The National Agency for the Prohibition of Trafficking in Persons (NAPTIP) in collaboration with Facebook and the National Centre for Missing and Exploited Children, United States, have concluded plans to set up Amber Alert Nigeria.
Amber Alert Nigeria is an emergency response system where Facebook sends alerts to targeted Facebook communities to help find missing children in Nigeria who may be undergoing exploitation.
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Mr Nduka Nwawene, Benin Zonal Commander of NAPTIP, said this during an interview with the News Agency of Nigeria (NAN) on Saturday in Calabar while commemorating the World Day Against Trafficking in Persons (WDATIP).
According to him, the system will soon come on stream to help in the fight against human trafficking.
WDATIP 2022 is a day set aside to raise awareness of the plight of victims of human trafficking and to promote and protect their rights against grave human rights violations, with the theme, “Use and Abuse of Technology”.
Nwawene said the partnership became necessary to introduce high-level technology in the fight against trafficking in persons because traffickers had also stepped up in the use of technology to facilitate their illicit trade.
“Today, we see that technology helps in the recruitment of victims all over the world through online dating platforms where personal information of people is readily available via social media.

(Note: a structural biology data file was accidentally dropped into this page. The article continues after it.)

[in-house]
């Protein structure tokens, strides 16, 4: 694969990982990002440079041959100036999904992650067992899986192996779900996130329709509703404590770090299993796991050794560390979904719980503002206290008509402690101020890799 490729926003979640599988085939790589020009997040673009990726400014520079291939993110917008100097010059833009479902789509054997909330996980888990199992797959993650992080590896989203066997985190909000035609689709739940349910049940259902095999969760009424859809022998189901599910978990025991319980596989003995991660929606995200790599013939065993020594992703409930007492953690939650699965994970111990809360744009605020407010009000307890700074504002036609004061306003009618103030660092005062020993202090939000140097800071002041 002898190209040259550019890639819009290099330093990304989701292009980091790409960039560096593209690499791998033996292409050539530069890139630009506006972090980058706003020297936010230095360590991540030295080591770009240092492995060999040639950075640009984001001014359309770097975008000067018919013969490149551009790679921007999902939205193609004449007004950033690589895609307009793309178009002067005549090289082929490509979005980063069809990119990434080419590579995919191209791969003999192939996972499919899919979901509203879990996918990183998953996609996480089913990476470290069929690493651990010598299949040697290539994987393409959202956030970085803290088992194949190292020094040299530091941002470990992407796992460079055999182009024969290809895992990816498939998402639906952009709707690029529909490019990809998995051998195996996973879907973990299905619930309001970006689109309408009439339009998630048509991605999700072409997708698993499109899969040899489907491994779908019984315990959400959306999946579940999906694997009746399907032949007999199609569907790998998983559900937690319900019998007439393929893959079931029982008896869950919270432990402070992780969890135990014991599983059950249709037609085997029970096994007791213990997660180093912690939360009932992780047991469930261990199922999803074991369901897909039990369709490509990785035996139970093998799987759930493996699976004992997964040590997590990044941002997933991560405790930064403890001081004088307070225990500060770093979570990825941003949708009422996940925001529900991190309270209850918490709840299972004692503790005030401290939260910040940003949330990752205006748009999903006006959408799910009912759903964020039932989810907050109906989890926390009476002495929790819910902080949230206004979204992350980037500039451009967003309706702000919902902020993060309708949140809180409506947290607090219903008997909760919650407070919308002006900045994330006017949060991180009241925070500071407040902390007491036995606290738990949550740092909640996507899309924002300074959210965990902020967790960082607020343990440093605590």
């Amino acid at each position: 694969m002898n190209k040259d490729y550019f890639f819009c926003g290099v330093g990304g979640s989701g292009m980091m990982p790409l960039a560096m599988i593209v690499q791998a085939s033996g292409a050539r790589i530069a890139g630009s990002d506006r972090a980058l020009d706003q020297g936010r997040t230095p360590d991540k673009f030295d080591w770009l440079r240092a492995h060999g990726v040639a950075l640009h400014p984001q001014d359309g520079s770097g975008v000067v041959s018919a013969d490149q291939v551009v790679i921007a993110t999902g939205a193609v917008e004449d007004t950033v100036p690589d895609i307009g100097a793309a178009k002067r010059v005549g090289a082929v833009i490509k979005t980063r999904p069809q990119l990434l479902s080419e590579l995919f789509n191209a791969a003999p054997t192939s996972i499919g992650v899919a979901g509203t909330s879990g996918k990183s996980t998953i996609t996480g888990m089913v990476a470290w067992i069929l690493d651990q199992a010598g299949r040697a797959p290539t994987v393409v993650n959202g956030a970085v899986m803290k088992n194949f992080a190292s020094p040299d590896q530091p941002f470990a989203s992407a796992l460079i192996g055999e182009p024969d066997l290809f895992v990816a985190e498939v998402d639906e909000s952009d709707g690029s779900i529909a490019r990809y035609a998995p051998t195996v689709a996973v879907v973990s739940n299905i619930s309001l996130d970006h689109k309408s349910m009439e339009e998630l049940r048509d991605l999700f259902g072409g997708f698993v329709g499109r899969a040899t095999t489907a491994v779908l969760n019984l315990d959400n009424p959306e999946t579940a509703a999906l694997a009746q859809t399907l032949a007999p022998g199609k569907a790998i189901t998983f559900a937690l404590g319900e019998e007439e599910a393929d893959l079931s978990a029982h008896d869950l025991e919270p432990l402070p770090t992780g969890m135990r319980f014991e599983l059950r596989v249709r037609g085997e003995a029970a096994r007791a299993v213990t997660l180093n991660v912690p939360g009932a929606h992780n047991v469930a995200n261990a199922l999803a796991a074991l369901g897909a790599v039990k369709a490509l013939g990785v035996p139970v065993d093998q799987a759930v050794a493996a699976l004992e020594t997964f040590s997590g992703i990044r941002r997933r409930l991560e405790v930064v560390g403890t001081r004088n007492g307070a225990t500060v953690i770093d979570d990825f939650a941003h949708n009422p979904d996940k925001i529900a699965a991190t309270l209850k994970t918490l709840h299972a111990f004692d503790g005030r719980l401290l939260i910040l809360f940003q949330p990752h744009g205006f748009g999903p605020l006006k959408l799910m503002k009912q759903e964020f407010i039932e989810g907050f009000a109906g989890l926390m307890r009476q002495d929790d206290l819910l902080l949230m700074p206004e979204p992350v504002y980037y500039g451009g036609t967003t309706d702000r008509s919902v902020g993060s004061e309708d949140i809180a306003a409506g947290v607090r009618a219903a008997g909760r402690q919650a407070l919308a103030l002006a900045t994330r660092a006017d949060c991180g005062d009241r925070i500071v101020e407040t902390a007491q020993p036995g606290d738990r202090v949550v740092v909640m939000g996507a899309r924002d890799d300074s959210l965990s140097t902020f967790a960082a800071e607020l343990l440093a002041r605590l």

“It has also enabled the posting of fake job adverts, scholarships and recruitment to non-existent football clubs abroad.
“So, we are also using technology in no small measure to impede human trafficking activities by creating awareness to a large section of the society and also giving them the opportunity to report cases to NAPTIP easily,” he said.
According to the commander, consent was no issue and that even when a person submits his or herself to be trafficked, they are treated as victims by the agency because they may have been deceived.
He said these victims might not be told that they would be exploited or the level of exploitation they would face, as many of them come back with diseases like HIV, and pregnancies while some are even killed. (NAN)